In March 2016, the U.S. Department of Justice’s Civil Rights Division and Office for Access to Justice sent a “Dear Colleague” letter to State Court Administrators and Chief Justices in each state clarifying the legal framework that governs the enforcement of fines and fees, including the importance of procedural protections and, in appropriate cases, the right to counsel.
This Note makes the case for considering state constitutional and statutory prohibitions on debtors’ prisons alongside Bearden v. Georgia claims in legal advocacy opposing excessive fines and fees.
The complaint alleged, among other things, that the City’s conduct related to the imposition and enforcement of fines and fees for traffic and other municipal code violations was unconstitutional.
Amarillo residents were jailed through the City’s “pay or lay” policy. It stated, “…except as otherwise provided, the Court shall require the defendant to remain in custody… until the fine, State imposed fees and other penalties are paid."
In 2015, Ms. McKee was arrested for failing to appear at hearings for traffic citations including speeding, driving without a valid license, and no insurance. After two days in jail, Ms. McKee appeared before the judge and pled guilty to all of the charges. Having no regard for her indigence, the court ordered her to pay $1727 in biweekly payments of $232.00. Ms. McKee had to pay $25 to activate the payment plan and make a down payment of $200.00.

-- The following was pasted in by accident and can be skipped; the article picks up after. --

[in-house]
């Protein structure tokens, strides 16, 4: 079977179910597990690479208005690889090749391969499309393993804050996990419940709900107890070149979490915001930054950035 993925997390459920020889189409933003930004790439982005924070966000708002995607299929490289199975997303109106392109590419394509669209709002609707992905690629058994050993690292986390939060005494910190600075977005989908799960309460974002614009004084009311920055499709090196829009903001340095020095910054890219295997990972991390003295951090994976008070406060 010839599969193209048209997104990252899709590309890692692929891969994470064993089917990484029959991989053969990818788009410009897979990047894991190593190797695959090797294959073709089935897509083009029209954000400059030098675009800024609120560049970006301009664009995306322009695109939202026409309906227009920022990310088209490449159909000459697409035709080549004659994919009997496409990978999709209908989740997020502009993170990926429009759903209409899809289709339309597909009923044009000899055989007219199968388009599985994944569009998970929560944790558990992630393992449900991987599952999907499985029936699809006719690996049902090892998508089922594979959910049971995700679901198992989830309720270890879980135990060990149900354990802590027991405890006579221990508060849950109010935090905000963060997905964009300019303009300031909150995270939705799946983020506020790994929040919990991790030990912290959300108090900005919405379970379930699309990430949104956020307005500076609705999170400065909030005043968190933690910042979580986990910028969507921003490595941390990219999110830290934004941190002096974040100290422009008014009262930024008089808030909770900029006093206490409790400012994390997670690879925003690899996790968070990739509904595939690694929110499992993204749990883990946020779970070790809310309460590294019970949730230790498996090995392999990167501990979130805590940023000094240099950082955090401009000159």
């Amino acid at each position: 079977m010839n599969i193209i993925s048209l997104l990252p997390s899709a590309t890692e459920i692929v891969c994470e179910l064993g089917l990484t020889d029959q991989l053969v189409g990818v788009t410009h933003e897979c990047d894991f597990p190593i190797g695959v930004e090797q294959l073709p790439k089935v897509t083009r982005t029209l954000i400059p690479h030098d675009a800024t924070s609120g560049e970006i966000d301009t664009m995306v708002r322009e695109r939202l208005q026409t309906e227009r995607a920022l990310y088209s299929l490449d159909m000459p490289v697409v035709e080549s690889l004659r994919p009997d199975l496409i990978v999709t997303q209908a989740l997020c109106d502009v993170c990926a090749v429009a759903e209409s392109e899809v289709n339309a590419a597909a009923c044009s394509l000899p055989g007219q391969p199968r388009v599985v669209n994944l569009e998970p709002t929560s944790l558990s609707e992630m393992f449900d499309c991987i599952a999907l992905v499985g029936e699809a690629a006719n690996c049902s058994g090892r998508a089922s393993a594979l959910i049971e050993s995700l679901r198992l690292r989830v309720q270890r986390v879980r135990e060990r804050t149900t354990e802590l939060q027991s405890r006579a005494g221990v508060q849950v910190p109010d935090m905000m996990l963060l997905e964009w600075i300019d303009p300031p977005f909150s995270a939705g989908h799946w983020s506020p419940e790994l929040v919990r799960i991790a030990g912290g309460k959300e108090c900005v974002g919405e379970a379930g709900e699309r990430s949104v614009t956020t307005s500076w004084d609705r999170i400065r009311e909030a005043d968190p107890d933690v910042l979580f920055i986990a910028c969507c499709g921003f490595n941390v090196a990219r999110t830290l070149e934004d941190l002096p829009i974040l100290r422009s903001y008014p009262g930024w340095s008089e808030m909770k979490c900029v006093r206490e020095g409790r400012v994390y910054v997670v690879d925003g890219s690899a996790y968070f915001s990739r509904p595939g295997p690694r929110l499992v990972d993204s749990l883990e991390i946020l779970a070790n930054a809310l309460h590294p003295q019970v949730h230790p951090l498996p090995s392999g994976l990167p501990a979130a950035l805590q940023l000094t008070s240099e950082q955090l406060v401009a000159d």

This bill invited criminal justice system stakeholders to participate in a work group to develop a plan and program to consolidate drivers’ traffic fines and fees from multiple Washington courts into “unified and affordable” payment plans.
Hakes could not afford to make any payments. Probation was revoked because he was unable to pay. Hakes filed a complaint stating payment for the bracelet is punitive and does not promote public safety.
Current law establishes procedures for when a sentence includes the payment of a monetary amount. This bill clarifies that the procedures also apply whenever a court enters a judgment or issues an order obligating a defendant to pay an amount to the court.
This bill requires the Municipal Court to appoint counsel in certain circumstances, including if a defendant is in custody or faces the possibility of custody for nonpayment of fines and fees.
In this essay, Marsh and Gerrick challenge the most common justification for why debtors’ prisons still exist in present-day America: generating revenue to fund local government and courts. The authors argue that revenue generation is an “incomplete explanation” for debtor’s prisons and point to a variety of other factors that could help complete the picture.